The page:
Published in the Deseret News (Salt Lake City, UT) <?xml:namespace prefix = o ns = “urn:schemas-microsoft-com:office:office” />
Distributed by Scripps Howard News Service
October 12, 2000
Nothing is sadder to watch than bureaucrats entrusted with an obsolete set of rules and regulations, trying desperately to catch up with economic, technological and political changes that make them fossilized relics of an ancient era. That's what is going on with antitrust laws and regulations in the age of the Internet as companies and whole industries assemble, deconstruct and redefine themselves to suit a global marketplace evolving at full warp speed. It's a futile effort for government, like racing to stop a bullet that's already headed for the target.
The Microsoft case was supposed to be the bellwether for the “New Antitrust Era” envisioned by Clinton-Reno antitrust chief Joel Klein and his fellow regulators, both at the state level and abroad. The Supreme Court has thrown further doubt on the Microsoft breakup plan by declining to take the case on expedited appeal, insisting on “regular order” in the Court of Appeals. The War on Microsoft isn't over, but a government victory is no longer a foregone conclusion.
Meanwhile, the international campaign to use old antitrust rules to thwart New Economy combinations of goods, services and markets continues unabated. From WorldCom/Sprint (blocked in both the United States and Europe) to AOL/Time Warner (European authorities halting the EMI/Warner Music part of the deal as the minimum price of even considering approval) to–get this–Web-based consumer and business-to-business purchasing cooperatives like the automakers' Covisint site, the global regulators are out in force. They are maneuvering to both revive antitrust as a regulatory weapon and elevate it to the global tool of choice for government officials eager to regulate the life out of the economy.
From its origins as a competition-enhancing force mediation, antitrust is being transformed into an aggressive instrument of government expansion. As Joel Klein puts it, “The only legitimate form of government intervention will be antitrust intervention.”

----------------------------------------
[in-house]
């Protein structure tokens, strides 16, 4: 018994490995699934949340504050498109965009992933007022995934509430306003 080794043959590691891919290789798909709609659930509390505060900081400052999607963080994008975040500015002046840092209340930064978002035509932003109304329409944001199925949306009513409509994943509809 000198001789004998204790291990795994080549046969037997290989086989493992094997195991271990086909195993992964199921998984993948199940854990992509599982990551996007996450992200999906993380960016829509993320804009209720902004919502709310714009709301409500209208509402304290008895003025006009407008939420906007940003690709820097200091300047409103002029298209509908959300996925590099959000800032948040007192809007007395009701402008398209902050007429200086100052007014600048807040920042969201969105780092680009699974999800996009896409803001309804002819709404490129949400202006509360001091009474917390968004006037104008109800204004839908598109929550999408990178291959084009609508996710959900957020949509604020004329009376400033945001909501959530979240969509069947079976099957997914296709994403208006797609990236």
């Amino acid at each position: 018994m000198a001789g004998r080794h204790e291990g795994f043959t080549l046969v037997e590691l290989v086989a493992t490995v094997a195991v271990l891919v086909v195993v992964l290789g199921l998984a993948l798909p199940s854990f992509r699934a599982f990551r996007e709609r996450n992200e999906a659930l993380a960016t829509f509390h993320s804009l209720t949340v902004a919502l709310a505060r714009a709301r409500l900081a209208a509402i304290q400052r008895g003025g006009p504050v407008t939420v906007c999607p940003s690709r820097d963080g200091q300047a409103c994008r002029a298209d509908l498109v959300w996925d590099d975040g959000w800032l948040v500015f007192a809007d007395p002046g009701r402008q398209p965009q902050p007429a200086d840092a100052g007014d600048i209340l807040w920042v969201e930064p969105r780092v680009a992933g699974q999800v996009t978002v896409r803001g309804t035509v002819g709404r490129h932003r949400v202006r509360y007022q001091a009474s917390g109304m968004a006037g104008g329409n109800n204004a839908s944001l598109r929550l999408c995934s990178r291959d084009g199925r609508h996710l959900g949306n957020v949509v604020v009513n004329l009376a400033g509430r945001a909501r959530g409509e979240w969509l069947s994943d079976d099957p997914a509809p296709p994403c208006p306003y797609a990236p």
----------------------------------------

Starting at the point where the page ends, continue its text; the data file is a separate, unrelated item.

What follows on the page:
James Gattuso of the Competitive Enterprise Institute points out that the European Union wants to drag in the World Trade Organization and create global guidelines for antitrust. Is there a market justification for any of this antitrust overreach? It's hard to see one, given that the antitrust laws are a legacy of the late 19th century industrial era, when there were high barriers to entry for most lines of business; limited global movement of goods, services and capital; and severe geographic limits on the ability of consumers to access a diverse array of competitors. None of that is true today, with cost barriers to entry in cyberspace near zero; instant Web access to goods, services and information that we could only dream about just a few years ago; and new startups every day creating new market niches and entire markets with unlimited potential.
The bureaucratic instinct for survival and indeed expansion in face of threatened obsolescence is indeed a kind of market miracle in itself. But surely our political leaders have enough common sense not to kill today's economic miracle with so blunt a weapon as antitrust.
George Pieler is director of the IPI Center for Education Freedom and formerly served with the legal division of the Federal Reserve
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